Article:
We have discussed some of the myriad of issues which occur when defense counsel seeks to suppress evidence. In short, the defense brings a motion to prevent the prosecution from using evidence against a criminal defendant because it was discovered in violation of that defendant’s Constitutional Rights. It is an important tool to the defense and can often lead to the dismissal of the case altogether.
While this may anger some, that same “some” is often grateful for the efforts of counsel when it is their rights that were violated and the prosecution is only too happy to use that unconstitutionally discovered evidence against them.
But I digress. These are things you already know if you read this blog with any regularity.
I have also told you that the laws involving search and seizure can be confusing and are ever-changing. This is because of both the ever-changing society we share as well as the fact that laws, themselves, often change.
Recently, the United States Supreme Court handed down decisions which issues were brought about by new technology. As you may know, newer Apple I-Phones and I-Pads have an option which allows the owner to lock the I-Item and use the owner’s finger or thumb print as the only “key”. This, of course, makes it difficult for anyone other than the owner to open and use the I-Item without possession of the owner’s finger or thumb.
This is an extension of the problem which had already existed for police wishing to invade smartphones and tablets. There have been a number of privacy improvements which include expanded encryption and passcodes.
After all, we do live in an age wherein identity theft and cyber-theft is a valid concern. As a result, we take precautions to keep our information private. Often, the information is kept on our smart-phone these days.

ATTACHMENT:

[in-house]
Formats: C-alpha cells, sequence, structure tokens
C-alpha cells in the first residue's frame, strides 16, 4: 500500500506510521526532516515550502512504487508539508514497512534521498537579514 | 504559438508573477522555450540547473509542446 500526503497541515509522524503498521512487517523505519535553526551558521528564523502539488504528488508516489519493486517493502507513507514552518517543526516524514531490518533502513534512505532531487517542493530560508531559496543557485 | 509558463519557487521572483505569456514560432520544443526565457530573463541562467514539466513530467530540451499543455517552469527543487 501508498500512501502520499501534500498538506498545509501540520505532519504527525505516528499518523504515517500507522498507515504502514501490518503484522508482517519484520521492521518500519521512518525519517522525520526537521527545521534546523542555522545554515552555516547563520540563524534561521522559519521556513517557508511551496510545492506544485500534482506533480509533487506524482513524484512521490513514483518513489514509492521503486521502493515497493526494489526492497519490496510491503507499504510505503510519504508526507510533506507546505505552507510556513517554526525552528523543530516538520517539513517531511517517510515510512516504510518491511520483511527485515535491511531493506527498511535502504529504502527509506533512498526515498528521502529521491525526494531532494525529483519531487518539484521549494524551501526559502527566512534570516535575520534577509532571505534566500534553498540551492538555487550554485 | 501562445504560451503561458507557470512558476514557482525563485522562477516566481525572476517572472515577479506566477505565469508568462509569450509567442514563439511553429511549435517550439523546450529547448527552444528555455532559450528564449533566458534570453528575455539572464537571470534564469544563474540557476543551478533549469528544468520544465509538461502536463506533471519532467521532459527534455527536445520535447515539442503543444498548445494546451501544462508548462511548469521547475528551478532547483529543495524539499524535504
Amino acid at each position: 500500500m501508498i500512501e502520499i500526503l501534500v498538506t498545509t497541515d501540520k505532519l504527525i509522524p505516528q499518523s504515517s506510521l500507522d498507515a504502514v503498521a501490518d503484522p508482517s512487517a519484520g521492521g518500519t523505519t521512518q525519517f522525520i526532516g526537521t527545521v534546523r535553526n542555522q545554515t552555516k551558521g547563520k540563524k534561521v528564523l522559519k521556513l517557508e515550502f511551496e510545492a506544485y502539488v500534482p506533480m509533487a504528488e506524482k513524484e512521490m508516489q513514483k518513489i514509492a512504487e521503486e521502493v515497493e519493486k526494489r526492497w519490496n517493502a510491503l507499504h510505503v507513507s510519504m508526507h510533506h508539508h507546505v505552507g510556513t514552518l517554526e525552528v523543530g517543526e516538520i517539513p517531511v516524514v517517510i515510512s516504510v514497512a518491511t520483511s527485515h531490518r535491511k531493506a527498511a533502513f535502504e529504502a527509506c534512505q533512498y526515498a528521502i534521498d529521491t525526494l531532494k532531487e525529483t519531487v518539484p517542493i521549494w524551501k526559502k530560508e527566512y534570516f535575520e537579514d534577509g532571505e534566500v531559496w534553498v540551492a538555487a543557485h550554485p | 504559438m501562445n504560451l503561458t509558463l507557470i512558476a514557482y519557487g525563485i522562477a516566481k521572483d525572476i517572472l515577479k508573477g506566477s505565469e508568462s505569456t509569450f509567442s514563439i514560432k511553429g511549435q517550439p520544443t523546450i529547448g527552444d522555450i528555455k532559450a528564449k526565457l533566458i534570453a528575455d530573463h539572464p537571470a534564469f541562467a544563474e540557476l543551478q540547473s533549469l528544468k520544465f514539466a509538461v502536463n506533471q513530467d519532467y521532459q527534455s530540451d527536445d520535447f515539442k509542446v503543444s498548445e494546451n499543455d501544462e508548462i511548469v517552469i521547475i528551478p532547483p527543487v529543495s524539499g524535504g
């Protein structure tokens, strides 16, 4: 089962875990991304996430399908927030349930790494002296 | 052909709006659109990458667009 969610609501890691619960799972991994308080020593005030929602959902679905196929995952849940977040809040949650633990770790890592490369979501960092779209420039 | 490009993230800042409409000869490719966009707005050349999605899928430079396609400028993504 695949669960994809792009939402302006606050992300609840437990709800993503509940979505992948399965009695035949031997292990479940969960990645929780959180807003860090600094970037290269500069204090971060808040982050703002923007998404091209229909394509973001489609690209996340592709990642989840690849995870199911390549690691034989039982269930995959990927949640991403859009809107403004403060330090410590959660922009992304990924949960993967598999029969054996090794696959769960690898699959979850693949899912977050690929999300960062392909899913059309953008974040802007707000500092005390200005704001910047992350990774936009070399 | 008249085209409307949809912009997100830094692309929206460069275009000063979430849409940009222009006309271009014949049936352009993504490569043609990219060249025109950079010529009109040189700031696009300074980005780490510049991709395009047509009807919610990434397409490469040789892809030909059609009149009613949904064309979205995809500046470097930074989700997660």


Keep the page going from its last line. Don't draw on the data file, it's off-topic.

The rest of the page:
But can the police, without a valid warrant, simply grab your phone and peruse the information inside? The United States Supreme Court has now answered that question.
While the police can search virtually anywhere with a valid search warrant, the issue is usually what they can do without such a warrant.
Not so long ago, police could search a cell phone whenever they liked. This was ended by the recent Supreme Court ruling that requires law enforcement to get a warrant before they can access the trove of evidence on such items.
In effect, the judges said that a mobile device is subject to the same privacy protections as a person’s home.
In their decision, the Supreme Court justices admitted that their ruling might make police work more difficult, but said that the right of privacy extends to the information that we carry with us on our mobile devices. They ruled that:
“Modern cell phones are not just another technological convenience. With all they contain and all they may reveal, they hold for many Americans ‘the privacies of life,’ (Boyd, supra, at 630). The fact that technology now allows an individual to carry such information in his hand does not make the information any less worthy of the protection for which the Founders fought. Our answer to the question of what police must do before searching a cell phone seized incident to an arrest is accordingly simple – get a warrant.”
Attorney Sam’s Take On The Right To Privacy
“But, Sam, if the police can’t grab a suspect’s smart phone without a warrant, then the suspect is likely to get away with important evidence.”
Maybe, but the law protects a right to privacy. There is a trade off in terms of law and order. It is the same thing as if the sought evidence were at a person’s home. Without a warrant or one of the exceptions to the law, your right against unreasonable search and seizure prohibit the police from storming their way in.
We will likely see many more cases like this as the law catches up to technology. What about “the cloud”? What about when you text something to someone…fair game?
We will examine these issues as time goes by. First, though, let’s deal with another issue that is closely related to the smartphone and tablet issue. Namely, When must a citizen “voluntarily” aid the police in searching their device?
We will examine that question in Part Two.
To read the original stories upon which this blog is based please go to https://gigaom.com/2014/06/25/supreme-court-holds-that-privacy-rights-apply-to-cellphones-police-need-a-warrant-to-search/ and https://gigaom.com/2014/11/04/suspect-must-use-finger-to-unlock-phone-as-debate-shifts-over-device-privacy/